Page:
Later today, the Fed issues its monthly missive to the world, and most analysts will be poring over the runes for hints as to where interest rates are going. Previous announcements have been pretty tame affairs with no real surprises. But the day is approaching when the markets will get the news they are dreading – rates are going up.
Of course, all sane people know that will happen at some point. Short-term rates have been stuck to the floor for several years now. But US economic data has been far from robust – and seems to be getting weaker by the month. Just yesterday, Durable Goods, PMI Services Flash, Consumer Confidence and the Richmond Fed Manufacturing Index all came in under expectations (which were modest anyway). The trend of the past few months has been weakening economic growth.
One day, stockmarkets will stop looking at ‘stimulus’ as an excuse to load up on shares, and take note of the economy’s tottering foundations.
If companies’ revenues and profits are falling, no amount of central bank ‘stimulus’ will turn them around – it’s like pushing on a string. Individuals and companies are already maxed out on their debt loads and when rates start rising, there will be even less incentive to take on more debt. In fact, junk debt issuance is now falling fast and ominously, defaults are rising as yields ratchet up. This trend will spill over into investment-grade debt – and effectively shut the door on the Ponzi scheme which relies on an ever-expanding pool of liquidity (AKA debt) to keep all the balls in the air.
That is the scenario I am expecting – if and when it happens, asset markets will crumble.
How to time a market collapse
It’s all very well having a likely scenario, but how do you get your timing right? Jump in too soon and you could suffer as the market continues its rally. Get in too late, and you run the risk of shorting near a major low and being stopped out, even though your analysis may be correct. It’s a cruel world!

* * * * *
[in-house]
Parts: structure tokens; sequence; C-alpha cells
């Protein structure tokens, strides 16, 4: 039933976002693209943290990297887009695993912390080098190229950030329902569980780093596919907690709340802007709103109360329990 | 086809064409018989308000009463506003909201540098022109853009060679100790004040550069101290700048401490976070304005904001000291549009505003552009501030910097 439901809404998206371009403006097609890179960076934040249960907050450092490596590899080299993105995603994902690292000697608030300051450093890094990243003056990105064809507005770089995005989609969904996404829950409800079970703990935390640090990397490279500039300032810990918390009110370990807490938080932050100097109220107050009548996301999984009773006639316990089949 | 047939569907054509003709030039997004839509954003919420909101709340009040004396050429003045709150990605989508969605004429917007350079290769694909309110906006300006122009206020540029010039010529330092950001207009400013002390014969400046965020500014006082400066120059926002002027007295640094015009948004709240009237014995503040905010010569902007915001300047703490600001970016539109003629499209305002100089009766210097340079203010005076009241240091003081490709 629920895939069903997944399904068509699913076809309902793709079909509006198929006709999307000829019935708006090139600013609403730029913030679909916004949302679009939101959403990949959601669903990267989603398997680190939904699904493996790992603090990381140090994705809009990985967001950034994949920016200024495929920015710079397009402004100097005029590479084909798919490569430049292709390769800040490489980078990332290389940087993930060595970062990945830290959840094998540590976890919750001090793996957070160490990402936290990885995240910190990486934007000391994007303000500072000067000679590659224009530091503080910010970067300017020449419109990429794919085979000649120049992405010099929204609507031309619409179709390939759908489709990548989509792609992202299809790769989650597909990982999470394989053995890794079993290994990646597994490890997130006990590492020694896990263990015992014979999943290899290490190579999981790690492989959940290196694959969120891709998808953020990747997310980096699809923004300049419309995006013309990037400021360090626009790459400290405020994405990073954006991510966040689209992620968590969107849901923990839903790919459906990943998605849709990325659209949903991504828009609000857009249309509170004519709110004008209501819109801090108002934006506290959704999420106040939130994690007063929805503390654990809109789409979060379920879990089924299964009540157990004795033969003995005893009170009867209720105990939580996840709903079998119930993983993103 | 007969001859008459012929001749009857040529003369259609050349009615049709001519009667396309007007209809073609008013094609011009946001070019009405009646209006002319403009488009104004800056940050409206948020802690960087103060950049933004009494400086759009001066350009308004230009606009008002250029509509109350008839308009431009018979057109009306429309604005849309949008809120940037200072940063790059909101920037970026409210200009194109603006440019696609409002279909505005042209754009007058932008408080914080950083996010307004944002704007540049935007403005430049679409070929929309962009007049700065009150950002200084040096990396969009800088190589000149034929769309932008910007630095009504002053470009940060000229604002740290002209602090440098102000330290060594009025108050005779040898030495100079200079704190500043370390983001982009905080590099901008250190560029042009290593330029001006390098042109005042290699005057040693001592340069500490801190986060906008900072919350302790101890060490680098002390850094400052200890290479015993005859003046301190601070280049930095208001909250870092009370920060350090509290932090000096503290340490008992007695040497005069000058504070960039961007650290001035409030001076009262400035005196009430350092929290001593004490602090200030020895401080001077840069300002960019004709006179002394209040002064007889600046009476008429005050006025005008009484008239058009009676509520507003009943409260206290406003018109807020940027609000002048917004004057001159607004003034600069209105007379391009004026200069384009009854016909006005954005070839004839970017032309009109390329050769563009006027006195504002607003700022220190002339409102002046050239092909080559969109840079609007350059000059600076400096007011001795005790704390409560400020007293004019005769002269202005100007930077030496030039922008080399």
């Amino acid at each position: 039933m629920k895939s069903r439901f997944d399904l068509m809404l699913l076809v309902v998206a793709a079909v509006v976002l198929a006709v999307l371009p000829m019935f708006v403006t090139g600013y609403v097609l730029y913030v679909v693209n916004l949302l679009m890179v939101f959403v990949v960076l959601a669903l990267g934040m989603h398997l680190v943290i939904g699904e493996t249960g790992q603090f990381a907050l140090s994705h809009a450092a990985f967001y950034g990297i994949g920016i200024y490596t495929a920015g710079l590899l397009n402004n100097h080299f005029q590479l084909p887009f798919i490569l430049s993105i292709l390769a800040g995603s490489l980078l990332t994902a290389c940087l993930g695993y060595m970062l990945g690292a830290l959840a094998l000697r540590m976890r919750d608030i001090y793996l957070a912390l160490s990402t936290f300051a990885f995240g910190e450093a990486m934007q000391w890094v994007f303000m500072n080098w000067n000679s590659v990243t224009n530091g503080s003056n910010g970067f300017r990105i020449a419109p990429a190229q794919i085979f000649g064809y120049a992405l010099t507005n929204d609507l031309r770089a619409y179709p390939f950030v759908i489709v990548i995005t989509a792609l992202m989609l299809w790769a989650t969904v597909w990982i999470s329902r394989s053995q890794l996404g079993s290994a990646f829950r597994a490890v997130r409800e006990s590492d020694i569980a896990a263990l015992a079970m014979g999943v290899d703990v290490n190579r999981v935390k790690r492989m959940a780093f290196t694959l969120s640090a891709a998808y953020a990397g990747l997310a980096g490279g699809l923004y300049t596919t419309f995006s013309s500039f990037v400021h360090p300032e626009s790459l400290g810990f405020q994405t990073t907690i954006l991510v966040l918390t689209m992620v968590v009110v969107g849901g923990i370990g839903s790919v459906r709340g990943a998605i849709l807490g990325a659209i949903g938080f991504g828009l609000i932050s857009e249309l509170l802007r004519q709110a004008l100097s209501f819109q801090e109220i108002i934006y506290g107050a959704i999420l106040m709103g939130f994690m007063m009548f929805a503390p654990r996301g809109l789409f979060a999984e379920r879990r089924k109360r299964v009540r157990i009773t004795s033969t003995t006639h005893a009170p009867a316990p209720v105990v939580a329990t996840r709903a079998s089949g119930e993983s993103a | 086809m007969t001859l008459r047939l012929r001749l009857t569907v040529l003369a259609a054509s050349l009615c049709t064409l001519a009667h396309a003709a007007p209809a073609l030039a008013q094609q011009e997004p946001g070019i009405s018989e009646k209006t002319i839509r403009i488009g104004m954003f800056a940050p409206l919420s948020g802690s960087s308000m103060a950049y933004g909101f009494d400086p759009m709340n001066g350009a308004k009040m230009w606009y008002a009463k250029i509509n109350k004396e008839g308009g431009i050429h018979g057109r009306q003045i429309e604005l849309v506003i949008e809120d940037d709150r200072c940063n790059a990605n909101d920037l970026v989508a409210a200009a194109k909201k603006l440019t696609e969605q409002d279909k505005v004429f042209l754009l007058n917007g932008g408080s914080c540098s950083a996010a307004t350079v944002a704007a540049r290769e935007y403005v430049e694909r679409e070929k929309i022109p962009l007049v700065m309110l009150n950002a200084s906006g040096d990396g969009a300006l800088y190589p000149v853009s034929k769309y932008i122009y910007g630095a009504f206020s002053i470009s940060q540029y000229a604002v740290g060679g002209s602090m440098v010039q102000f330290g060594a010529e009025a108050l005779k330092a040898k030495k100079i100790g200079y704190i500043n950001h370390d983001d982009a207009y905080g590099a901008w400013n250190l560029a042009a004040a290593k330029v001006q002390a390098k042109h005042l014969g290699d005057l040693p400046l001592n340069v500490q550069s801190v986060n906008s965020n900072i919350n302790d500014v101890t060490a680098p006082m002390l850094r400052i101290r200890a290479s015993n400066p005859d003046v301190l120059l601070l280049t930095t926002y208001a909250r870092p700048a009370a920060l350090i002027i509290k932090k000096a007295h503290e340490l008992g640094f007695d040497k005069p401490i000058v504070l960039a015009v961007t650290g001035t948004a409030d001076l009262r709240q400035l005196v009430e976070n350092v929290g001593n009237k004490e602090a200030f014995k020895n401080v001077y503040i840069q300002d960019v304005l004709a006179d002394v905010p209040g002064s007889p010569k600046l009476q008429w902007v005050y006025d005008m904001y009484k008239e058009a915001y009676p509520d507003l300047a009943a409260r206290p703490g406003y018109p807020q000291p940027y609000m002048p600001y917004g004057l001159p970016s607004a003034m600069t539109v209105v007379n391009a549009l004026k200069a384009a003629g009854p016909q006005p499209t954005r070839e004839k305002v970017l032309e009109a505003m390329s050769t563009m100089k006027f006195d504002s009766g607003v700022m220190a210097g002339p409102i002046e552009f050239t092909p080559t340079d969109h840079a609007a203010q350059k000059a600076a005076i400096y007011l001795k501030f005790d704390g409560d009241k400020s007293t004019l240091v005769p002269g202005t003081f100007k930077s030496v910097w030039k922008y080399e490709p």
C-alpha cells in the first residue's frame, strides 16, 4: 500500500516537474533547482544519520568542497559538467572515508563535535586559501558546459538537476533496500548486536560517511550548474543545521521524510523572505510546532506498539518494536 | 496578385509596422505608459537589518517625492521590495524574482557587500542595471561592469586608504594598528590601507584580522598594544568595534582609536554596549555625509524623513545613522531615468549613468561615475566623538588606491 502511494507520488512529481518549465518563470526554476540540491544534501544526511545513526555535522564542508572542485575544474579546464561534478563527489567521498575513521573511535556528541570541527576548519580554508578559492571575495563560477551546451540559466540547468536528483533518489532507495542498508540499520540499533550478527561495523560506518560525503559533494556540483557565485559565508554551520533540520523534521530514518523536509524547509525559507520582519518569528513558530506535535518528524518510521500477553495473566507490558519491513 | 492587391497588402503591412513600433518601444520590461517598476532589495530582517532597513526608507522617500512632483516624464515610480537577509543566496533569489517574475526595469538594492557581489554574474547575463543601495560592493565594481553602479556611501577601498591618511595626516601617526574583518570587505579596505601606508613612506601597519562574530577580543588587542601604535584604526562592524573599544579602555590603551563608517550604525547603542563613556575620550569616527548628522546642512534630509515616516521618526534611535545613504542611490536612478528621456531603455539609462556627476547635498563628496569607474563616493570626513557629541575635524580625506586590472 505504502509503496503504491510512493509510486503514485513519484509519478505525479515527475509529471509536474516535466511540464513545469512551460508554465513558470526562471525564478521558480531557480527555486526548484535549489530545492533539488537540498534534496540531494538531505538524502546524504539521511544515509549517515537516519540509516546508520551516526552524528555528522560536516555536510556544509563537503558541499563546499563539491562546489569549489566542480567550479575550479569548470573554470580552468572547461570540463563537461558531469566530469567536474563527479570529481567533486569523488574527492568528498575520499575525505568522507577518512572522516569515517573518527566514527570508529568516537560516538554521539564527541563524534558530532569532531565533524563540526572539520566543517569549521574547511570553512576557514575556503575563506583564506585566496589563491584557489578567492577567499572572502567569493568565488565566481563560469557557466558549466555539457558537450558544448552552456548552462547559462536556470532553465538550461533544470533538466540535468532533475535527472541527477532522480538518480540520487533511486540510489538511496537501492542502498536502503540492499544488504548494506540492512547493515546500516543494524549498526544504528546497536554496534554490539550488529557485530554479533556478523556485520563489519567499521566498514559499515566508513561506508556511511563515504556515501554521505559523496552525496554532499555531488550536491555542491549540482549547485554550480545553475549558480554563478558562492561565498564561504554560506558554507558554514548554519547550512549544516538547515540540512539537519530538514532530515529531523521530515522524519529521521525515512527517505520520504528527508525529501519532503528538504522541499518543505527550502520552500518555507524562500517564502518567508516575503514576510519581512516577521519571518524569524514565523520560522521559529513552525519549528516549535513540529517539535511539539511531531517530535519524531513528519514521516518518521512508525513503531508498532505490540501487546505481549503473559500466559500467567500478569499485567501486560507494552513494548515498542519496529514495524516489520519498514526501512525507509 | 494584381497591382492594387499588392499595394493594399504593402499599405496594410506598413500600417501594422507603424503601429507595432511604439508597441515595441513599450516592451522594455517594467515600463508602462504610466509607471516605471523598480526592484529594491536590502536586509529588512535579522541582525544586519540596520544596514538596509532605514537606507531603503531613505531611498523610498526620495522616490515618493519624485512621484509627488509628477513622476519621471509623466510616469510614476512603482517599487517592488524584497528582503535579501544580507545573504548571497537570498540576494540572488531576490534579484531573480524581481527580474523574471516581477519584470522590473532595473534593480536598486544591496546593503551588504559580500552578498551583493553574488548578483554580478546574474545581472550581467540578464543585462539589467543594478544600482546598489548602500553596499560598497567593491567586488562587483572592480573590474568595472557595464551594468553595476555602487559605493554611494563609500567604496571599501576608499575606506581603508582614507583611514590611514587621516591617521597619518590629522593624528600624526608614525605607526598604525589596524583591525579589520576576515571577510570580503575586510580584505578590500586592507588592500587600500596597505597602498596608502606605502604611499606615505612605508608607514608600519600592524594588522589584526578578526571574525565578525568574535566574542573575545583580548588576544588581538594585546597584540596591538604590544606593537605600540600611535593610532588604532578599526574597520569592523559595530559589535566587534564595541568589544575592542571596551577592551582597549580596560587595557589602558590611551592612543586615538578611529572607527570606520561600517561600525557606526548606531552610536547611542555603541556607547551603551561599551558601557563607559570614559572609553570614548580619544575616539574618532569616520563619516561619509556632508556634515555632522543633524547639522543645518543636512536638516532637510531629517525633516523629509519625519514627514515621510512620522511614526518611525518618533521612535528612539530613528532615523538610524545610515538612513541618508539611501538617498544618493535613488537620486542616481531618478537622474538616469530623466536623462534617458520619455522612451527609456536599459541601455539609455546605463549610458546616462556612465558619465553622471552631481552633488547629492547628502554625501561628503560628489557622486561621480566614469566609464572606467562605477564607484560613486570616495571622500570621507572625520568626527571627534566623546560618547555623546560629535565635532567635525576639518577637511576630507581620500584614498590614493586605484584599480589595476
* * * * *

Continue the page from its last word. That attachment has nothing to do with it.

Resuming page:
I have long forecast a deflationary depression for the global economy. At least one half of this prediction is coming true – the world is sliding into deflation (at least as measured by consumer prices). In the EU, 16 of the 28 member states were in deflation over the past 12 months, and in the USA, prices did not increase at all. Supply has exceeded demand – and central banks can’t fix that.
So what about the depression? Greece, has been in it for some time. Portugal, Spain and Italy cannot be far behind with unemployment still at very high levels.
But the one true barometric measure of a looming depression is the stockmarket. It instantly responds to changes in social mood – the driver of the economy. It takes hardly a second to buy or sell shares and that decision is driven by the mood of the trader/investor.
Economic decisions usually take weeks or months to have an impact on data (committees are involved!). And anyway, all economic data is backward-looking. By the time it is released, it may well be out of date and to base forecasts on this is akin to driving a car by only looking in the rear-view mirror.
The market’s testing my line of support – it’s crunch time
On Monday (“Have I found the perfect FTSE sell signal?”), I suggested the FTSE had reached at least a temporary high. I based my analysis on Fibonacci and Elliott wave principles that lie at the heart of my tramline trading method.
Below is the hourly short-term chart I showed on Monday. The solid blue line is the multi-year trendline from the 2009 low. It has been in place for six years as a reliable line of support (until it was breached in August when it became resistance). The market has therefore made it a very important feature – and demanding of respect:
This month, the market has rallied to the underside of the line and has been rejected twice – the second time being wave 5 of a five up from the late September low. That placed the rally in its terminal phase – unless a monumentally powerful bid emerges to smash the market back up through the blue line.
Below is the chart as of this morning. The market is retreating from my wave 5 high and has hit the major short-term pink line of support with wave 1 as one of my prior pivot points (PPPs). Is this the start of the scalded-cat bounce down that normally follows a major trendline kiss?
As I wrote on Monday, “There is one more signal that could make up my mind – I will cover that in a later post”. That pink line is my line in the sand.